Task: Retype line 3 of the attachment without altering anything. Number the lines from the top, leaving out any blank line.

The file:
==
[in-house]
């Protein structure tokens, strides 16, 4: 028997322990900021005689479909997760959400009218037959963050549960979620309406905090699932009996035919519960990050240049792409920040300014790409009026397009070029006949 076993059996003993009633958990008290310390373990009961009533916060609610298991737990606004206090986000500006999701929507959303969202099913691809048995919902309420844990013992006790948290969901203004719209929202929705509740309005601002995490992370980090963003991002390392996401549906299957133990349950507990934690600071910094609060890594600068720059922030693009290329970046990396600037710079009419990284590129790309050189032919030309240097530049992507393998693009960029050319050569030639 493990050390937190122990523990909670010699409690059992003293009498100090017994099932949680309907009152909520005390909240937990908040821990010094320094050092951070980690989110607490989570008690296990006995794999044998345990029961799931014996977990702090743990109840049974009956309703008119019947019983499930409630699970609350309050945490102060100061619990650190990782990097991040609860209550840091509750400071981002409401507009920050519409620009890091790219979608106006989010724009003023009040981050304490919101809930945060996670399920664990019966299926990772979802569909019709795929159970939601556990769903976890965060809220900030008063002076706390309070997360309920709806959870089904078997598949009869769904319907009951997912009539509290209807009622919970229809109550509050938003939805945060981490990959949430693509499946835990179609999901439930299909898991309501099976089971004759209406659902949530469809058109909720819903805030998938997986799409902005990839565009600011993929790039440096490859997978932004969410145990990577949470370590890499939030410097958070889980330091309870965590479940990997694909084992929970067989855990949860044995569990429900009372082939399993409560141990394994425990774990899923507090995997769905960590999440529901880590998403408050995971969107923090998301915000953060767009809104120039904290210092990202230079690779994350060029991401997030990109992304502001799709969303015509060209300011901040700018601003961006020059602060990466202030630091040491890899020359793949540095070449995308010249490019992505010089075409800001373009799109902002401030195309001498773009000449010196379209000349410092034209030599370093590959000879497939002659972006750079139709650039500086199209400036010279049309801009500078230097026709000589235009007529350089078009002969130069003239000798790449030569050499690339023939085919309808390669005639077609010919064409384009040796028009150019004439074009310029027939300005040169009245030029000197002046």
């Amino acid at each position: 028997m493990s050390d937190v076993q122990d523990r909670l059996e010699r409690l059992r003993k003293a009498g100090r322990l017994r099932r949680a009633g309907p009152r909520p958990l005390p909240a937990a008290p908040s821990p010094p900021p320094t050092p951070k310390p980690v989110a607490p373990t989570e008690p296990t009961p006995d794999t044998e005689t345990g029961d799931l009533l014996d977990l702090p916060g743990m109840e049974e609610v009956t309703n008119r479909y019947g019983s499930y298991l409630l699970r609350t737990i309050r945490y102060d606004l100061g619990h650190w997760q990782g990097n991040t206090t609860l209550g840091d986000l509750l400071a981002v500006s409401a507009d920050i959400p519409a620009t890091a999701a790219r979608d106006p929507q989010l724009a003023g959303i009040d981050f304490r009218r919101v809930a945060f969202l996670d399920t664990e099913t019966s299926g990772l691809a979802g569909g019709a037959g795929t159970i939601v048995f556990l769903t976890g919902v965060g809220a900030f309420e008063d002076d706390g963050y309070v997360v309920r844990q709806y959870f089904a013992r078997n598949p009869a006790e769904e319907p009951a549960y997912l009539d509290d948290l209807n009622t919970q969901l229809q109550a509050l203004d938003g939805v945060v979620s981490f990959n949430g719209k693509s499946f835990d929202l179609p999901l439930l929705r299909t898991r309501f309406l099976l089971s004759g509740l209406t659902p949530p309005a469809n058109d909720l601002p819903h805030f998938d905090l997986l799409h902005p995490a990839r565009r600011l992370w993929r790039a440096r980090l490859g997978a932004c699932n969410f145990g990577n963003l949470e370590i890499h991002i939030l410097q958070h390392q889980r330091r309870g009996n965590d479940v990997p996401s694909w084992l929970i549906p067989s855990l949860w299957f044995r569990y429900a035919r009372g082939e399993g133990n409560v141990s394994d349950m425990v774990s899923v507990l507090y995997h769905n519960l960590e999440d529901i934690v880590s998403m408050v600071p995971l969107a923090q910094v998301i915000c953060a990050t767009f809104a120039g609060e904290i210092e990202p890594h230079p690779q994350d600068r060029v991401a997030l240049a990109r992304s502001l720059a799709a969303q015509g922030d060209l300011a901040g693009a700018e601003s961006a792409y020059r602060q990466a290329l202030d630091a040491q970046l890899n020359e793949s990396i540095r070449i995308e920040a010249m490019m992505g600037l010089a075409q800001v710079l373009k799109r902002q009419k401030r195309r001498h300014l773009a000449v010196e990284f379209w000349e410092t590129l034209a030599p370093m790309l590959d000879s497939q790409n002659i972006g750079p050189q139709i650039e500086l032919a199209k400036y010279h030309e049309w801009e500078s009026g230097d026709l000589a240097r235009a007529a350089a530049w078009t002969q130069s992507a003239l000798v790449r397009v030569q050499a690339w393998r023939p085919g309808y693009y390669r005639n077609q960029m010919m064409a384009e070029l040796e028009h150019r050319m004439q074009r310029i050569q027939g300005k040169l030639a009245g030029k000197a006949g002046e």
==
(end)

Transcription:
């Amino acid at each position: 028997m493990s050390d937190v076993q122990d523990r909670l059996e010699r409690l059992r003993k003293a009498g100090r322990l017994r099932r949680a009633g309907p009152r909520p958990l005390p909240a937990a008290p908040s821990p010094p900021p320094t050092p951070k310390p980690v989110a607490p373990t989570e008690p296990t009961p006995d794999t044998e005689t345990g029961d799931l009533l014996d977990l702090p916060g743990m109840e049974e609610v009956t309703n008119r479909y019947g019983s499930y298991l409630l699970r609350t737990i309050r945490y102060d606004l100061g619990h650190w997760q990782g990097n991040t206090t609860l209550g840091d986000l509750l400071a981002v500006s409401a507009d920050i959400p519409a620009t890091a999701a790219r979608d106006p929507q989010l724009a003023g959303i009040d981050f304490r009218r919101v809930a945060f969202l996670d399920t664990e099913t019966s299926g990772l691809a979802g569909g019709a037959g795929t159970i939601v048995f556990l769903t976890g919902v965060g809220a900030f309420e008063d002076d706390g963050y309070v997360v309920r844990q709806y959870f089904a013992r078997n598949p009869a006790e769904e319907p009951a549960y997912l009539d509290d948290l209807n009622t919970q969901l229809q109550a509050l203004d938003g939805v945060v979620s981490f990959n949430g719209k693509s499946f835990d929202l179609p999901l439930l929705r299909t898991r309501f309406l099976l089971s004759g509740l209406t659902p949530p309005a469809n058109d909720l601002p819903h805030f998938d905090l997986l799409h902005p995490a990839r565009r600011l992370w993929r790039a440096r980090l490859g997978a932004c699932n969410f145990g990577n963003l949470e370590i890499h991002i939030l410097q958070h390392q889980r330091r309870g009996n965590d479940v990997p996401s694909w084992l929970i549906p067989s855990l949860w299957f044995r569990y429900a035919r009372g082939e399993g133990n409560v141990s394994d349950m425990v774990s899923v507990l507090y995997h769905n519960l960590e999440d529901i934690v880590s998403m408050v600071p995971l969107a923090q910094v998301i915000c953060a990050t767009f809104a120039g609060e904290i210092e990202p890594h230079p690779q994350d600068r060029v991401a997030l240049a990109r992304s502001l720059a799709a969303q015509g922030d060209l300011a901040g693009a700018e601003s961006a792409y020059r602060q990466a290329l202030d630091a040491q970046l890899n020359e793949s990396i540095r070449i995308e920040a010249m490019m992505g600037l010089a075409q800001v710079l373009k799109r902002q009419k401030r195309r001498h300014l773009a000449v010196e990284f379209w000349e410092t590129l034209a030599p370093m790309l590959d000879s497939q790409n002659i972006g750079p050189q139709i650039e500086l032919a199209k400036y010279h030309e049309w801009e500078s009026g230097d026709l000589a240097r235009a007529a350089a530049w078009t002969q130069s992507a003239l000798v790449r397009v030569q050499a690339w393998r023939p085919g309808y693009y390669r005639n077609q960029m010919m064409a384009e070029l040796e028009h150019r050319m004439q074009r310029i050569q027939g300005k040169l030639a009245g030029k000197a006949g002046e």